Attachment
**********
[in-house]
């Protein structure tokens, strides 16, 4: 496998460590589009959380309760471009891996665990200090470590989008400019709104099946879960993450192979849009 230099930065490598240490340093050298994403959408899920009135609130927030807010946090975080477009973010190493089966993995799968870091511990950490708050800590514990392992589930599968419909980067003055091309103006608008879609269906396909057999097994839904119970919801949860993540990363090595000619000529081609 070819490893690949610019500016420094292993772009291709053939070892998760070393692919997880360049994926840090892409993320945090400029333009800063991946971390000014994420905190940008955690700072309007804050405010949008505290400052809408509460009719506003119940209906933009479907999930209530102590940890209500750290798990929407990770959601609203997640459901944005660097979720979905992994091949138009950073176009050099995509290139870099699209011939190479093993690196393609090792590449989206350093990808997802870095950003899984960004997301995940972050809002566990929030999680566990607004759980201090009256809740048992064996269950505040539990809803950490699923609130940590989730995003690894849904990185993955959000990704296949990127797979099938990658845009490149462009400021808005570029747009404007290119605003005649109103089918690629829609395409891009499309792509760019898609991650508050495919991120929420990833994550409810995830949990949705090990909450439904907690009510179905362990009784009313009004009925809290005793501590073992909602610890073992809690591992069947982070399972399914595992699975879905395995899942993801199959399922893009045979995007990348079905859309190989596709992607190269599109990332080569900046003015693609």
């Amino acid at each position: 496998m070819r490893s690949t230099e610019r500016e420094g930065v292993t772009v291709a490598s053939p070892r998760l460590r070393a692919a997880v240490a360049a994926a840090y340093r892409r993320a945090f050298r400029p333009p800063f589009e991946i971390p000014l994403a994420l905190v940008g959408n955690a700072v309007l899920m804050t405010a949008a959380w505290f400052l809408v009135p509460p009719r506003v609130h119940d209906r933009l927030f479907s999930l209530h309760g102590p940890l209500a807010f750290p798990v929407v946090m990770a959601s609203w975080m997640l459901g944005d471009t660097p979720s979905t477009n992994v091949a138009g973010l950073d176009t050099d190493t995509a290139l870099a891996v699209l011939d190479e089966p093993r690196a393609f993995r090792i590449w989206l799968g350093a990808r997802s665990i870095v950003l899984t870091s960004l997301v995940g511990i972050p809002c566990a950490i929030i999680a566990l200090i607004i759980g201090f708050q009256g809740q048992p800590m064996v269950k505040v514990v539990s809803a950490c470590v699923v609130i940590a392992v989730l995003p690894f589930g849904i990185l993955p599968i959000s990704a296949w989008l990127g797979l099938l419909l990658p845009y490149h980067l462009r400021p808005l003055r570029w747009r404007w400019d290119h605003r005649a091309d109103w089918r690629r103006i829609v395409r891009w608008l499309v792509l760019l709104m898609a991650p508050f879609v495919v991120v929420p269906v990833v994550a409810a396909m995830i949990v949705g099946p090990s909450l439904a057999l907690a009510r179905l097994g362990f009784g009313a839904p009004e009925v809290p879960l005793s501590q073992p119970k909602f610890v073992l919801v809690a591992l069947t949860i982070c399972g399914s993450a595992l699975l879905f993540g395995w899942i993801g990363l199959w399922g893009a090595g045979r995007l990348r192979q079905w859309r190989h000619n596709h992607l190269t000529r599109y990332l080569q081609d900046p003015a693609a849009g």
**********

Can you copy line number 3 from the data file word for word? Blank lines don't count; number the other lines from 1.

């Amino acid at each position: 496998m070819r490893s690949t230099e610019r500016e420094g930065v292993t772009v291709a490598s053939p070892r998760l460590r070393a692919a997880v240490a360049a994926a840090y340093r892409r993320a945090f050298r400029p333009p800063f589009e991946i971390p000014l994403a994420l905190v940008g959408n955690a700072v309007l899920m804050t405010a949008a959380w505290f400052l809408v009135p509460p009719r506003v609130h119940d209906r933009l927030f479907s999930l209530h309760g102590p940890l209500a807010f750290p798990v929407v946090m990770a959601s609203w975080m997640l459901g944005d471009t660097p979720s979905t477009n992994v091949a138009g973010l950073d176009t050099d190493t995509a290139l870099a891996v699209l011939d190479e089966p093993r690196a393609f993995r090792i590449w989206l799968g350093a990808r997802s665990i870095v950003l899984t870091s960004l997301v995940g511990i972050p809002c566990a950490i929030i999680a566990l200090i607004i759980g201090f708050q009256g809740q048992p800590m064996v269950k505040v514990v539990s809803a950490c470590v699923v609130i940590a392992v989730l995003p690894f589930g849904i990185l993955p599968i959000s990704a296949w989008l990127g797979l099938l419909l990658p845009y490149h980067l462009r400021p808005l003055r570029w747009r404007w400019d290119h605003r005649a091309d109103w089918r690629r103006i829609v395409r891009w608008l499309v792509l760019l709104m898609a991650p508050f879609v495919v991120v929420p269906v990833v994550a409810a396909m995830i949990v949705g099946p090990s909450l439904a057999l907690a009510r179905l097994g362990f009784g009313a839904p009004e009925v809290p879960l005793s501590q073992p119970k909602f610890v073992l919801v809690a591992l069947t949860i982070c399972g399914s993450a595992l699975l879905f993540g395995w899942i993801g990363l199959w399922g893009a090595g045979r995007l990348r192979q079905w859309r190989h000619n596709h992607l190269t000529r599109y990332l080569q081609d900046p003015a693609a849009g």